Well, that’s not quite right! Becoming a real, practicing doctor would take a bit longer and gobs more memorization! Not to mention a license to practice.
At Dalhousie University in Halifax Nova Scotia, Dr. David Zitner teaches a 3-month course for Health Informatics students on being a physician. This course imbues students with a deep understanding of what being a doctor is about, how one functions in the healthcare system and the crucial ideas necessary to diagnose and treat medical problems. David has been teaching this course for many years and numerous students have had the chance to experience it.
I first got to work with David about 20 years ago when we collaborated, together with Dr. Bob Bernstein, on the definition of Health Informatics competencies (See: Pointing the Way: Competencies and Curricula in Health Informatics at http://www. nihi.ca/nihi/ir/Pointing%20the%20Way%20MASTER%20Document%20 Version%201%20Final.pdf.)
As it turned out, we worked well together and had a great time producing what others have said was an important contribution. I admit, however, that I called it one of the most boring books ever written – that’s just the nature of the attempt to incorporate actionable detail.
Over the last five years, David has been working on a book that incorporates what he teaches at Dalhousie and extends it quite a bit. About two years ago, David invited me to join him in writing this book. I must admit that the project has been one of the most interesting of my career. In particular, I have deeply enjoyed our conversations as we attempt to understand and lucidly reveal the nature of health care and both explain ideas and disambiguate them from common perceptions. We are hoping to complete this Magnum Opus in the new year, but wanted to share with everyone some of the key things we have learned along the way.
Health Care as a Background for a Competent HI Professional
I think most people recognize that Health Infomaticians ideally would have a professional healthcare background of some kind, such as by being doctors, nurses or allied professionals (many, in fact, are). These healthcare professionals could become knowledgeable in informatics-related disciplines like computer science, information science, the social sciences and so on. It has long been recognized that, at the very least, fairly deep healthcare knowledge is a crucial pillar of Health Informatics, being an essential area of competency. However, what do non-clinicians really need to know about health care? In our work on Health Informatics competencies, we did not detail the health care-related competencies to the degree necessary for someone to undertake a formal self-directed program in that area.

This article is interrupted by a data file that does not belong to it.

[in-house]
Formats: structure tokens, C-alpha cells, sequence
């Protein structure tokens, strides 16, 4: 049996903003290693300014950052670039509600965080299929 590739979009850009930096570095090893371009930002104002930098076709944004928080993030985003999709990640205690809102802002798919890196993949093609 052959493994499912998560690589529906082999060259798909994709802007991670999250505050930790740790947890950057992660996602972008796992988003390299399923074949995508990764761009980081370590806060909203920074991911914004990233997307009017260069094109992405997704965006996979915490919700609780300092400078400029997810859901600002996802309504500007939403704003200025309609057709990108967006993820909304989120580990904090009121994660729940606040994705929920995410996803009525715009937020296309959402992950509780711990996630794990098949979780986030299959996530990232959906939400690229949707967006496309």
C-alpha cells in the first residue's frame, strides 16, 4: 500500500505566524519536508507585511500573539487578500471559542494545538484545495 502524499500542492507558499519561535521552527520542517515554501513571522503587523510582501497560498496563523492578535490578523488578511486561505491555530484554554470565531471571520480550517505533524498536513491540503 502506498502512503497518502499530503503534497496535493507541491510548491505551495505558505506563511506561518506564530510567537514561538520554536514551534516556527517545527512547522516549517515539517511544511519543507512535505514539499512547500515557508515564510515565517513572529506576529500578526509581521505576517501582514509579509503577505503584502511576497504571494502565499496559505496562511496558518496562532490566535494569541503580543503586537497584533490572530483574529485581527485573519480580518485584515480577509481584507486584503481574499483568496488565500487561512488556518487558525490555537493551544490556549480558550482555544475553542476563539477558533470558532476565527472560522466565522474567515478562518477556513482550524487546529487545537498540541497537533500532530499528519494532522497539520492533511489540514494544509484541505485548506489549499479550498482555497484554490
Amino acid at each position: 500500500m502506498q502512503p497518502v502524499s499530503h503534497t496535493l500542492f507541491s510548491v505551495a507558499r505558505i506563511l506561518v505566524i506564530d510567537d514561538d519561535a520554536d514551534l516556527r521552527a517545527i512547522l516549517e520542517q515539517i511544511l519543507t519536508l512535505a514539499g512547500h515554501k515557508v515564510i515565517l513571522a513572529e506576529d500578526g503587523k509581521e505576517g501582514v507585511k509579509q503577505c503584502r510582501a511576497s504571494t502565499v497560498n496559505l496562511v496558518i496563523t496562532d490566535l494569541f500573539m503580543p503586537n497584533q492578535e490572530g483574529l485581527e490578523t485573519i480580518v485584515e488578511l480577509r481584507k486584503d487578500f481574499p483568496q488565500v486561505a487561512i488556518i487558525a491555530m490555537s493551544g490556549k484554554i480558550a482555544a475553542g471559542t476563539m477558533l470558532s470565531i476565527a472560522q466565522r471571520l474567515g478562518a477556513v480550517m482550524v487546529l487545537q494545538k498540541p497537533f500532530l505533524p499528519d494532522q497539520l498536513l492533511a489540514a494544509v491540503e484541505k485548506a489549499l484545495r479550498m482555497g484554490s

As we were writing our new book, we recognized that there are crucial areas, which, lacking, would severely restrict a person’s ability to be an effective Health Informatician or health services administrator. We believe that everyone with informatics, management, or governance responsibilities for health care should understand the key ideas that are the basis of clinical medicine. Herein, we will touch on these crucial areas.
Crucial Specific Competencies
The starting point is a deep and detailed knowledge of the nature of the healthcare system and all its components, with their functions
and the major issues related to them. For example, the professional Health Informatician must know about hospitals, medical and surgical clinics, office practices, allied health facilities staffed by Kinesiologists, Occupational Therapists, Nurses and so on and the myriad variants of these facilities. The professional also needs to understand how patients access these facilities, why they do so, and what these facilities can do for patients, along with the problems the agencies face. Knowledge of how these facilities interact and co-ordinate, how continuity of care is maintained, what they do and the effects they can have (or don’t have) are all important.
Then there are the professionals who work in these facilities: physicians, nurses, all the different allied professionals, technicians and technologists, biomedical engineers and so on. The Health Informatician needs to understand the nature of the work and responsibilities of each of these healthcare professionals, what they do for patients, the limitations they have, their effects and the problems they confront.
I think it is clear, even at this point, why it would be easier for a healthcare professional to enter the HI field. Healthcare professionals would know all this stuff either through training or through direct experience.